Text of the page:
How Hawaiian Shirts Fight Extremism
Recent sightings of aloha shirts on members of the race-war-promoting “boogaloo boys” run counter to our iconic garment’s history: It’s a flag, of sorts, that proudly unites cultures, races, art forms and immigrants. Here’s how we can all band together and #takebacktheshirt.
VCDL Lobby Day gun rights demonstration in Richmond, Virginia, on January 20, 2020.
Photo: Anthony Crider via Wikimedia Commons
Perhaps the worst thing about recent headlines about “Hawaiian” shirts being adopted by the vicious pests known as boogaloo boys is the feeling of helplessness over how to respond to a violation of such an innocent and carefree emblem of local culture. Well, lucky us, we’ve got a real-life love story about aloha shirts that is sweet, colorful and to the point.
That’s because the “Hawaiian” shirt—as aloha shirts are often called by people on the Mainland—owes greatly to a wedding conducted in defiance of good old-fashioned American racism. That the bride would go on to campaign to upend the law that stripped her of her American citizenship for marrying an immigrant from South Asia—well, that is like having li hing mui sprinkles on the wedding cake.
But first we have to talk about the boogaloo boys. And, if you just said “Who?” count yourself lucky you haven’t heard about the meme with racist undertones by alleged “gun-loving libertarians” who seek a new civil war. (If you said, “Meme?” we can’t help you here. Just read on.)
Born in chat rooms with extremists including anti-woman incels, anti-Semites, Oath Keepers, Three Percenters and Proud Boys, the boogaloo boys mutated from viral meme to actual menaces by parading all over the Mainland in Sambo masks and cheap department store “Hawaiian” shirts while brandishing assault weapons. Think the bank robbers in Point Break (the first film, not the sequel) without Bodhi or surfer hair. Like their online brethren, BB members followed a familiar path from fantasizing to public intimidation to committing violent acts.
“It’s as far away from aloha as you could get,” says J.D. Watumull, vice president of Watumull Properties, the real estate wing of the family known for retailing, multiple startups, philanthropy—and alohawear.
“Yeah, these guys don’t know that these shirts represent the opposite of their values,” says Dale Hope, longtime garmento, former creative director of Kāhala Sportswear, former designer for Patagonia’s Pataloha label, curator of alohawear history and author of the definitive book, The Aloha Shirt. “They’ve picked the wrong vehicle for their identity.”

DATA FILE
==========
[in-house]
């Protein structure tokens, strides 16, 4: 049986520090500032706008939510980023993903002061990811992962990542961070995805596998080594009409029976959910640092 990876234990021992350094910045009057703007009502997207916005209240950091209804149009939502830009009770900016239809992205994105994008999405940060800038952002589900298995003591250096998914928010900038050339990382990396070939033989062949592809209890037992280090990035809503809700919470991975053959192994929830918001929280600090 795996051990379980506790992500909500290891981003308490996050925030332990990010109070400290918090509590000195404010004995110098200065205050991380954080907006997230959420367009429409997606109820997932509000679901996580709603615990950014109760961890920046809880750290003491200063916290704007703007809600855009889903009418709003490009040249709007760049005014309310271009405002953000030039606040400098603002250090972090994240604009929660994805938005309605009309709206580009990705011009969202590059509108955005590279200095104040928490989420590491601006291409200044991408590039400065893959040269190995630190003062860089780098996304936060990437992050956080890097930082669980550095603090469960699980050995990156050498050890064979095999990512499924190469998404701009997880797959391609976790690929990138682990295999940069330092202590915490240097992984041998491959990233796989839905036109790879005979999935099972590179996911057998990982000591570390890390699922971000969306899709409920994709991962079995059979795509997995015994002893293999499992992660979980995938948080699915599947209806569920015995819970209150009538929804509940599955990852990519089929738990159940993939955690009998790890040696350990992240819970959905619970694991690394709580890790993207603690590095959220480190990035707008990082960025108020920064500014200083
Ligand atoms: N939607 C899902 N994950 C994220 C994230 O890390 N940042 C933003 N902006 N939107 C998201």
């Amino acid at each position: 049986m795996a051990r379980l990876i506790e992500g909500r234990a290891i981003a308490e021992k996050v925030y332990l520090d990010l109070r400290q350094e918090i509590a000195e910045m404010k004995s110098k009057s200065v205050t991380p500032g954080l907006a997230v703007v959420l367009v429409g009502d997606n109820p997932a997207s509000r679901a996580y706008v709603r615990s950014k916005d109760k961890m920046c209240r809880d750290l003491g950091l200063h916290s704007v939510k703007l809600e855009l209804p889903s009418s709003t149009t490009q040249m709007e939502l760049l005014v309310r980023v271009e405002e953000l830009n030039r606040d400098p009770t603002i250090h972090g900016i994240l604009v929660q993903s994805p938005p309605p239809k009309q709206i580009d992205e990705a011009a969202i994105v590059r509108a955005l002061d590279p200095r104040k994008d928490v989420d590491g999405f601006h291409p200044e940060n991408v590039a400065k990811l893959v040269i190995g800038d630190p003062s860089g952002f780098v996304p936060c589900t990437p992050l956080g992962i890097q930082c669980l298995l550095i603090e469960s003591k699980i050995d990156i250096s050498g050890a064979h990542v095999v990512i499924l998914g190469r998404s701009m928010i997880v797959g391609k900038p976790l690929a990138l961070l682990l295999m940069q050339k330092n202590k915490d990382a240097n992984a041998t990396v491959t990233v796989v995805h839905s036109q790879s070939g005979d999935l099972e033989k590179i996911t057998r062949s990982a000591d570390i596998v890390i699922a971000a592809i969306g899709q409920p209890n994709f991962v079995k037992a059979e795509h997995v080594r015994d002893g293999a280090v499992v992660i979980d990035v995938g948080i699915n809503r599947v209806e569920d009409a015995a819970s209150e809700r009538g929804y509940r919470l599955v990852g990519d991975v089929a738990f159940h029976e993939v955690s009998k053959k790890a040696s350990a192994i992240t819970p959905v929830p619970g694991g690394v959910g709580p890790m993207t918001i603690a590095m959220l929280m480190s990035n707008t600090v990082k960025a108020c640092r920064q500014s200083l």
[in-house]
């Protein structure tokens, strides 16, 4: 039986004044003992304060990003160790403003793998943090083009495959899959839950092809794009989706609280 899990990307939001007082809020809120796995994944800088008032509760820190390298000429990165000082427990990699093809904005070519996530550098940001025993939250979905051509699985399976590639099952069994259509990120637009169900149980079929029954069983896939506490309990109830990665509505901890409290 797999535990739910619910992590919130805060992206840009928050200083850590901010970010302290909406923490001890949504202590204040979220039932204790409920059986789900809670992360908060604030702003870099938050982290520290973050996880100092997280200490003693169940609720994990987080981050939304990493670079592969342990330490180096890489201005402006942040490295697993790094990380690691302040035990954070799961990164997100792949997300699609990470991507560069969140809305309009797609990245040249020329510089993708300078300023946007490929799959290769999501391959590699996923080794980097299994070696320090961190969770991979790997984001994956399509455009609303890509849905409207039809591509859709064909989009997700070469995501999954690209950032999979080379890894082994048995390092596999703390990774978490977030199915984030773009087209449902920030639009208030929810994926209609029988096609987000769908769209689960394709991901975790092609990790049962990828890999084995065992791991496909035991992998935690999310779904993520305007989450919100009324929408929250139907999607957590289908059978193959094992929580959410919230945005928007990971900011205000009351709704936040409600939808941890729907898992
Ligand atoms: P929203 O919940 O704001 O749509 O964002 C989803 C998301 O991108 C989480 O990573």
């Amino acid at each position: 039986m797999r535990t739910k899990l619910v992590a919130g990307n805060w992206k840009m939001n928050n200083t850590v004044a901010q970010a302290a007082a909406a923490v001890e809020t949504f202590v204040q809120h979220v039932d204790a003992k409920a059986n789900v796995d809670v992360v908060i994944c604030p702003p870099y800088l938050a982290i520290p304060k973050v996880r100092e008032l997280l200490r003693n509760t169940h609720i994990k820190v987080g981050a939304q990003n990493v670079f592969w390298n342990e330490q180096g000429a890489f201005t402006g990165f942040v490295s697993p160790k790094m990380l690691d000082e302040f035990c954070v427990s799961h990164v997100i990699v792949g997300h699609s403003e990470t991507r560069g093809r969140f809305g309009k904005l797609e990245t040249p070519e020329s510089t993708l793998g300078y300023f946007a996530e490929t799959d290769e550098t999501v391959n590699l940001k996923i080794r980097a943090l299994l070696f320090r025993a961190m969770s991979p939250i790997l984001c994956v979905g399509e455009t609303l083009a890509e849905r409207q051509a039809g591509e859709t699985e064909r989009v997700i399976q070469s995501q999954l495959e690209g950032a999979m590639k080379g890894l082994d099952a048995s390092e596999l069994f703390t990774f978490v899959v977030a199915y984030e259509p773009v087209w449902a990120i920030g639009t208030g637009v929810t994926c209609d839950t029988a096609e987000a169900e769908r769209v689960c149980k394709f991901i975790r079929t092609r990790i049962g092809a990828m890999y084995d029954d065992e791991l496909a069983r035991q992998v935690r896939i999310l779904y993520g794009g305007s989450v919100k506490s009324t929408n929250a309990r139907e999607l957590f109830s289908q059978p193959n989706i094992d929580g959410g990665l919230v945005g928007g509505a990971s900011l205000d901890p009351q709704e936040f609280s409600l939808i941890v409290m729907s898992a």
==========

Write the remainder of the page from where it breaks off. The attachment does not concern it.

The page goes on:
(left) A tourist-themed classic by Surfriders Sportswear, owned by Ti Haw Ho, which introduced aloha shirts as early as 1932; evocative artwork by Poi Pounder by Hawaiian Togs entwines Island women and plumeria lei.
Photo: Courtesy of The Dale Hope Archives
Why pick Hawaiian shirts? Researchers have dutifully tracked an apparent mutation from the 1984 breakdancing movie, Breakin’ 2: Electric Boogaloo—its name an echo of the African American boogaloo those of us from the ’60s and ’70s did before “shake your booty” came along—which mutated into phrases Big Lū‘au and Big Igloo, both references to a second Civil War. (After which it’s really not worth obsessing about, because that’s what trolls want.)
How does the meme work? Linking the dissolution of civilization with a festive and colorful shirt associated with kicking back and loving life makes it seem cool and fun, to some. Riding the currents of social media and pop culture, wrapping themselves in First and Second Amendment arguments, the BBs seed a Ku Klux Klan-like message that there’s a secret society out there, dedicated to defending the white race in the dark of night and through public flaunting.
So, yeah, jerks. Nasty ones, too. A self-identified boogaloo member ambushed and killed a federal officer and a sheriff in California in May under the cover of a Black Lives Matter protest—hoping that it would be blamed on protesters (which it was, by Fox News, for a news cycle).
Are the "Boogaloo boys" fundamentally white supremacists?— Lois Beckett (@loisbeckett) July 8, 2020
Six experts who monitor extremist groups weigh in: https://t.co/RZEDqvt8PA
How can we in Hawai‘i deal with this? Back to the love story we go, and not a moment too soon.
Most locals who treasure their roots can recall how Dharamdas and Jhamandas Watumull, emigrants from India, opened a branch of their Philippines variety stores on Hotel Street in Honolulu in 1913. Younger brother Gobindram ended up in charge while Jhamandas handled sourcing from Hyderabad and the stores in Manila (which served the U.S. military in PXs, aka post exchanges). This East India Store became a major importer and its influence on style as a world-renowned emporium, particularly in textiles, cannot be overstated.
In 1920 a young schoolteacher, Ellen Jensen, the older sister of Elsie Jensen Das, moved from Portland, Oregon, to Honolulu. She got a job teaching at Hanahau‘oli School. Then she and Gobindram met and fell in love. As the story was told to HONOLULU four years ago by grandsons David and Rann Watumull, racial law and custom forced the lovers to take extraordinary measures when they decided to marry.